When it comes to fixing weaknesses in others, executives and managers find that it is a lot tougher than it might sound.
However, even negative end results do not stop business leaders from
trying various approaches to get their subordinates to improve in areas
including poor time management, late projects and inability to perform
The top course of action in dealing with weaknesses in others is to
discuss the weakness, based on a nationwide survey by NFI Research. The
next leading courses of action are to provide additional training,
support, regular meetings and then put the individual on notice, based
on the survey of senior executives and managers.
“Key is providing relevant direct feedback and then allowing
the employee to make behavior change within a reasonable period of
time,” said one survey respondent. “Sometimes additional training is
needed, but often it is not. What’s needed is a change in behavior,
which comes from outlining very clear expectations and consequences.”
“It is better to address issues head on and try to correct them
than it is to bury or ignore them,” said another respondent.
“Sometimes, however, it is not possible to fix. You can reach a
person’s limits, which means you either lower the mark or, in the
extreme, replace the person if the job has changed and now requires
Many executives and managers frequently reach the limits of
others, since only 20 percent of senior executives and four percent of
managers say that they are extremely successful at correcting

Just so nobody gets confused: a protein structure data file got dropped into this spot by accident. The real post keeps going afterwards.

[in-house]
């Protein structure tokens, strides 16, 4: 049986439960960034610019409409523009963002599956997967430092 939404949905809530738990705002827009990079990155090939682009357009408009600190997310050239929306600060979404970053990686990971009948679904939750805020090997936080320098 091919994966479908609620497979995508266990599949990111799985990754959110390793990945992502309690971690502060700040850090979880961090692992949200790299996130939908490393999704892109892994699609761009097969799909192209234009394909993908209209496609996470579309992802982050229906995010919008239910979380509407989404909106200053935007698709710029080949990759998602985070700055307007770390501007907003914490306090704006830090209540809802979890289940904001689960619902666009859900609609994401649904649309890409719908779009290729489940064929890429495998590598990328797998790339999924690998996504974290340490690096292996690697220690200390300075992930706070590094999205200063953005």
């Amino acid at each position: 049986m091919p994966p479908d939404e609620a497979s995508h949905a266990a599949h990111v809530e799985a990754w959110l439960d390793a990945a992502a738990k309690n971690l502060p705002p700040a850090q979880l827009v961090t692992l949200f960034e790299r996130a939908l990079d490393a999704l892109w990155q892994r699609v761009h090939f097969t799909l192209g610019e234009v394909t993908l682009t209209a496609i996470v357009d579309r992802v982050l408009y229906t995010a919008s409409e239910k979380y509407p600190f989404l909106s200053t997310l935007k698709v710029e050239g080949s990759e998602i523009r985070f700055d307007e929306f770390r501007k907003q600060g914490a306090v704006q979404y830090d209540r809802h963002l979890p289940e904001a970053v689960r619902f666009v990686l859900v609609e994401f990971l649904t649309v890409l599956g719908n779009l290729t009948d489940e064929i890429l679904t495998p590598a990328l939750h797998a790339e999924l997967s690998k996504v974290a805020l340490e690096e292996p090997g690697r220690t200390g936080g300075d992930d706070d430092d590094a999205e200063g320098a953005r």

weaknesses in others to meet the manager’s expectations or
“We try to be clear about expectations and ensure the employee
has the tools to do the job,” said one respondent. “If it becomes
apparent their skill level is lacking, we’ll explore training them,
which may include probation. After a period of time if they cannot meet
the demands of the position, we let them go. If you don’t, other
employees quickly accept that lack of accountability, resent you’re not
dealing with it and make it a broader negative issue.”
There are times that the person and the task or job are no longer a
fit, but the challenge is to identify it sooner rather than later, for
the benefit of both parties.
“We often do a disservice to those who are
under performing,” said another survey respondent. “It is far better to
address the weaknesses directly, determine whether remediation is
possible, and if not, allow the employee and the organization to move
forward in separate directions. Often an employee not successful in one
organization can be very successful in another. As managers, we owe it
to them to pursue other opportunities.”
Said another: “The first step always has to be to improve
performance, second is to re-assign where better chance of performance
is acceptable, finally, they have to go.”
Businesses have varying ways of dealing with the issue of
weaknesses in employees, many leading to termination if the situation
is not ultimately resolved.
“I put habitual underachievers on a formal performance
improvement plan with very specific, time-measurable, and quality
measurable milestones and deliverables,” said one manager. “I give them
the benefit of coaching and mentoring, and frequent dialog sessions to
understand how they are doing. If they fail in this environment for two
successive six-month intervals, I will terminate them.”
At times, that is the best course of action, since the person and the job or task will never be a fit for each other.
”Sometimes it’s a round peg in a square hole problem, and good
employees can be salvaged if placed into a situation where they can
improve,” said a respondent.
The better business leaders take a look around the organization
to see if there is, in fact, a better fit for the person where both he
or she and the company can benefit.